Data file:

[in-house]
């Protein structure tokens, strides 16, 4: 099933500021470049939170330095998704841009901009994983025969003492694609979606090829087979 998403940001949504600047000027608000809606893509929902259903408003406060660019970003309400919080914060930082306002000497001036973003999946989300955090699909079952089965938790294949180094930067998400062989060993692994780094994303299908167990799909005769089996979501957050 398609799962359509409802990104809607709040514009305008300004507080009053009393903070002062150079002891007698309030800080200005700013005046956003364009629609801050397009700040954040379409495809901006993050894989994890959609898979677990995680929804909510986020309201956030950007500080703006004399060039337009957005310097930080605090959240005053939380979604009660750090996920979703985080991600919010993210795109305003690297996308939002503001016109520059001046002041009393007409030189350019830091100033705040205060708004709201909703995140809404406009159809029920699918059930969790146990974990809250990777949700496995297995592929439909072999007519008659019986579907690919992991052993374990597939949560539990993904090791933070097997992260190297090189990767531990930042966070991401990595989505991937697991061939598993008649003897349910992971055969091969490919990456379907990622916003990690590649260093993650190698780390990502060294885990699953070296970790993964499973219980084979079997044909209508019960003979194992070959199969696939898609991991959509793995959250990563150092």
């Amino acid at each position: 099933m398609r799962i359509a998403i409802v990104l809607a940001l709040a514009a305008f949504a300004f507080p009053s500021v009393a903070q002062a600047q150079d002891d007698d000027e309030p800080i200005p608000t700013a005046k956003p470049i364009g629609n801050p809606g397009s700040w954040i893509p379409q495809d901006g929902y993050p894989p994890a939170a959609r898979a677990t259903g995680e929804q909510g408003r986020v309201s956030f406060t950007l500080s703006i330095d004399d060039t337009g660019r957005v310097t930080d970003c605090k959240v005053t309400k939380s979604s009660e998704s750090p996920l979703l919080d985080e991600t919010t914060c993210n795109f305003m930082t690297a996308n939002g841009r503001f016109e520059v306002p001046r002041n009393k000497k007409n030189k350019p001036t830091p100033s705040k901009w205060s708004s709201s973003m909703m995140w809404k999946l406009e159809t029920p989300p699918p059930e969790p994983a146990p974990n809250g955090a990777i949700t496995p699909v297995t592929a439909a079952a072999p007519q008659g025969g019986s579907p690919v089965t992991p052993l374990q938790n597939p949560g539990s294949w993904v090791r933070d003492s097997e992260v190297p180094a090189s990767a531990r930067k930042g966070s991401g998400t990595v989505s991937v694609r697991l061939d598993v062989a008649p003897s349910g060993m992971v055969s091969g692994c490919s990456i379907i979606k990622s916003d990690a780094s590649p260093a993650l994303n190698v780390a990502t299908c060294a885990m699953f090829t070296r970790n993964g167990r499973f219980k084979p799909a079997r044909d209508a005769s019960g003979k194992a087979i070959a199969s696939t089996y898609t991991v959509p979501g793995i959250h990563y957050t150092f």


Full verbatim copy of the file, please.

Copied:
[in-house]
């Protein structure tokens, strides 16, 4: 099933500021470049939170330095998704841009901009994983025969003492694609979606090829087979 998403940001949504600047000027608000809606893509929902259903408003406060660019970003309400919080914060930082306002000497001036973003999946989300955090699909079952089965938790294949180094930067998400062989060993692994780094994303299908167990799909005769089996979501957050 398609799962359509409802990104809607709040514009305008300004507080009053009393903070002062150079002891007698309030800080200005700013005046956003364009629609801050397009700040954040379409495809901006993050894989994890959609898979677990995680929804909510986020309201956030950007500080703006004399060039337009957005310097930080605090959240005053939380979604009660750090996920979703985080991600919010993210795109305003690297996308939002503001016109520059001046002041009393007409030189350019830091100033705040205060708004709201909703995140809404406009159809029920699918059930969790146990974990809250990777949700496995297995592929439909072999007519008659019986579907690919992991052993374990597939949560539990993904090791933070097997992260190297090189990767531990930042966070991401990595989505991937697991061939598993008649003897349910992971055969091969490919990456379907990622916003990690590649260093993650190698780390990502060294885990699953070296970790993964499973219980084979079997044909209508019960003979194992070959199969696939898609991991959509793995959250990563150092």
């Amino acid at each position: 099933m398609r799962i359509a998403i409802v990104l809607a940001l709040a514009a305008f949504a300004f507080p009053s500021v009393a903070q002062a600047q150079d002891d007698d000027e309030p800080i200005p608000t700013a005046k956003p470049i364009g629609n801050p809606g397009s700040w954040i893509p379409q495809d901006g929902y993050p894989p994890a939170a959609r898979a677990t259903g995680e929804q909510g408003r986020v309201s956030f406060t950007l500080s703006i330095d004399d060039t337009g660019r957005v310097t930080d970003c605090k959240v005053t309400k939380s979604s009660e998704s750090p996920l979703l919080d985080e991600t919010t914060c993210n795109f305003m930082t690297a996308n939002g841009r503001f016109e520059v306002p001046r002041n009393k000497k007409n030189k350019p001036t830091p100033s705040k901009w205060s708004s709201s973003m909703m995140w809404k999946l406009e159809t029920p989300p699918p059930e969790p994983a146990p974990n809250g955090a990777i949700t496995p699909v297995t592929a439909a079952a072999p007519q008659g025969g019986s579907p690919v089965t992991p052993l374990q938790n597939p949560g539990s294949w993904v090791r933070d003492s097997e992260v190297p180094a090189s990767a531990r930067k930042g966070s991401g998400t990595v989505s991937v694609r697991l061939d598993v062989a008649p003897s349910g060993m992971v055969s091969g692994c490919s990456i379907i979606k990622s916003d990690a780094s590649p260093a993650l994303n190698v780390a990502t299908c060294a885990m699953f090829t070296r970790n993964g167990r499973f219980k084979p799909a079997r044909d209508a005769s019960g003979k194992a087979i070959a199969s696939t089996y898609t991991v959509p979501g793995i959250h990563y957050t150092f």